When a report such as the one released by the CEA utterly ignores nuance or context, it isn’t a sound foundation for an honest and reasonable conversation about how to improve the state’s education funding. Instead, take a look at these six principles for improved education funding, agreed to by a coalition of education stakeholders representing varied constituencies. In the interest of full disclosure, my organization is one of the signatories. We have been debating and analyzing and learning in great detail for more than 2 years in pursuit of real solutions.

Read the full story here.

CT Viewpoints: Mastery exam task force report due soon — its findings ‘predetermined’

By John Bestor

The Mastery Examination Task Force was comprised of four members from the State Department of Education including the Commissioner herself as chair, two representatives from the State Board of Education, two from the Connecticut Association of Boards of Education, two from the CT Association of Public School Superintendents, two from the CT Association of Schools (which oversees The Principal’s Center), three from the CT Parent Teacher Association, and two chosen at-large by the Commissioner: the Executive Director of the CT Council for Education Reform and a Southern Connecticut State University professor with a math/technology background. Another appointed education leader who joined the task force after it had started represented the State Board of Regents for Higher Education. And, four representatives from the two professional teacher organizations were included on the task force.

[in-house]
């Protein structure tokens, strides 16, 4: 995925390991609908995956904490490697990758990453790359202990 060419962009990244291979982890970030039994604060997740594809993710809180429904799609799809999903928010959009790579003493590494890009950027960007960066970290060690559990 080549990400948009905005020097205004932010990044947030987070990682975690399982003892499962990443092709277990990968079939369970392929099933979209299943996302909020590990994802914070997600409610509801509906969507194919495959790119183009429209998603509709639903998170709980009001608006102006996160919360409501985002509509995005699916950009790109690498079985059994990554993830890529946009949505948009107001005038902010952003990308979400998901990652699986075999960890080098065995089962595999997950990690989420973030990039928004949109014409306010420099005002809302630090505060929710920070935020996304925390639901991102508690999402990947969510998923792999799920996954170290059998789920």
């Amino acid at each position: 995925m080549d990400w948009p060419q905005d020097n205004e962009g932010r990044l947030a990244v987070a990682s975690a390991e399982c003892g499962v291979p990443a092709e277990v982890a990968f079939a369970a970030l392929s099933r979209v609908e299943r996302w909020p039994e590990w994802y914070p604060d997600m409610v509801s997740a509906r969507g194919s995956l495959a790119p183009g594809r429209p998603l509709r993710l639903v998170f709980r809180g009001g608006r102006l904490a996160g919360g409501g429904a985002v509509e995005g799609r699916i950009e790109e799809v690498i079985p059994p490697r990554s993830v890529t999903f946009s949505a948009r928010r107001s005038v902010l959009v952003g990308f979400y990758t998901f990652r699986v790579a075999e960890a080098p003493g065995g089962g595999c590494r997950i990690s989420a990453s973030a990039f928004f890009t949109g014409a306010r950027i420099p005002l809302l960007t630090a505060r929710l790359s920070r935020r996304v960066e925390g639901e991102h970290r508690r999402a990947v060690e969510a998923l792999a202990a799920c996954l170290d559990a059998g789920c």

By my calculation, task force members predisposed to maintaining (with some minor tweaks) the current statewide student assessment protocol outnumbered the teacher representatives, 18 to four.

Read the full piece here.

Yankee Institute: Connecticut on the naughty list: our schools aren’t nice to our kids

Connecticut’s naughty education policies betray one of its biggest challenges: the achievement gap between groups of students based on income and background. The Connecticut Council for Education Reform examined Department of Education data on 8th grade math performance to determine that the state has the largest achievement gap in America for low-income students. Achievement levels of white and African-American students show similar disparity.

Read the full piece here.

Hartford Courant: Education Leaders In Connecticut Lack Enthusiasm For Trump’s Cabinet Choice

By selecting her, he is signaling that the U.S. Department of Education is going to chart a new course and it’s likely one that’s going to be dominated by school choice,” Villar said. “Her history is one of supporting vouchers vehemently and vouchers … are unlikely to have the impact on Connecticut schools that we really need to see.